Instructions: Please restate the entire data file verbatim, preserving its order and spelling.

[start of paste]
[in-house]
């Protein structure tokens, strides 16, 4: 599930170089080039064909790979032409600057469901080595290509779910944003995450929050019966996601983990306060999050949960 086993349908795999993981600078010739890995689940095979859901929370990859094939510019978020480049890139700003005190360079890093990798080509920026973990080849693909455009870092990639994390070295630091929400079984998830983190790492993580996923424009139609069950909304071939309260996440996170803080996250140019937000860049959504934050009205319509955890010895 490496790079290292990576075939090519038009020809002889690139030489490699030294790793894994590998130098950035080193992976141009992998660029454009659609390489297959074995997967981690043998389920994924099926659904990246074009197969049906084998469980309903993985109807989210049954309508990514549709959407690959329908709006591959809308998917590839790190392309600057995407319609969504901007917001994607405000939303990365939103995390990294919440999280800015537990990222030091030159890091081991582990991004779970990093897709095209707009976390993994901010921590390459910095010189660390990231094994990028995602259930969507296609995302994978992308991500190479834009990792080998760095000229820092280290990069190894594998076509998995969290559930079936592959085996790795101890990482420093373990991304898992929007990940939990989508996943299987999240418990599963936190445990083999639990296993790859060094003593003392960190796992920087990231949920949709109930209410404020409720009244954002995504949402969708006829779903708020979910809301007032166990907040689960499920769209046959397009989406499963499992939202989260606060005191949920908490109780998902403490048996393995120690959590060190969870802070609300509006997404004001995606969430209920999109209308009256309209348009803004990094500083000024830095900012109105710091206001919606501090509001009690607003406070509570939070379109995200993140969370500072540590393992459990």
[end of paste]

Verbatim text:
[in-house]
């Protein structure tokens, strides 16, 4: 599930170089080039064909790979032409600057469901080595290509779910944003995450929050019966996601983990306060999050949960 086993349908795999993981600078010739890995689940095979859901929370990859094939510019978020480049890139700003005190360079890093990798080509920026973990080849693909455009870092990639994390070295630091929400079984998830983190790492993580996923424009139609069950909304071939309260996440996170803080996250140019937000860049959504934050009205319509955890010895 490496790079290292990576075939090519038009020809002889690139030489490699030294790793894994590998130098950035080193992976141009992998660029454009659609390489297959074995997967981690043998389920994924099926659904990246074009197969049906084998469980309903993985109807989210049954309508990514549709959407690959329908709006591959809308998917590839790190392309600057995407319609969504901007917001994607405000939303990365939103995390990294919440999280800015537990990222030091030159890091081991582990991004779970990093897709095209707009976390993994901010921590390459910095010189660390990231094994990028995602259930969507296609995302994978992308991500190479834009990792080998760095000229820092280290990069190894594998076509998995969290559930079936592959085996790795101890990482420093373990991304898992929007990940939990989508996943299987999240418990599963936190445990083999639990296993790859060094003593003392960190796992920087990231949920949709109930209410404020409720009244954002995504949402969708006829779903708020979910809301007032166990907040689960499920769209046959397009989406499963499992939202989260606060005191949920908490109780998902403490048996393995120690959590060190969870802070609300509006997404004001995606969430209920999109209308009256309209348009803004990094500083000024830095900012109105710091206001919606501090509001009690607003406070509570939070379109995200993140969370500072540590393992459990």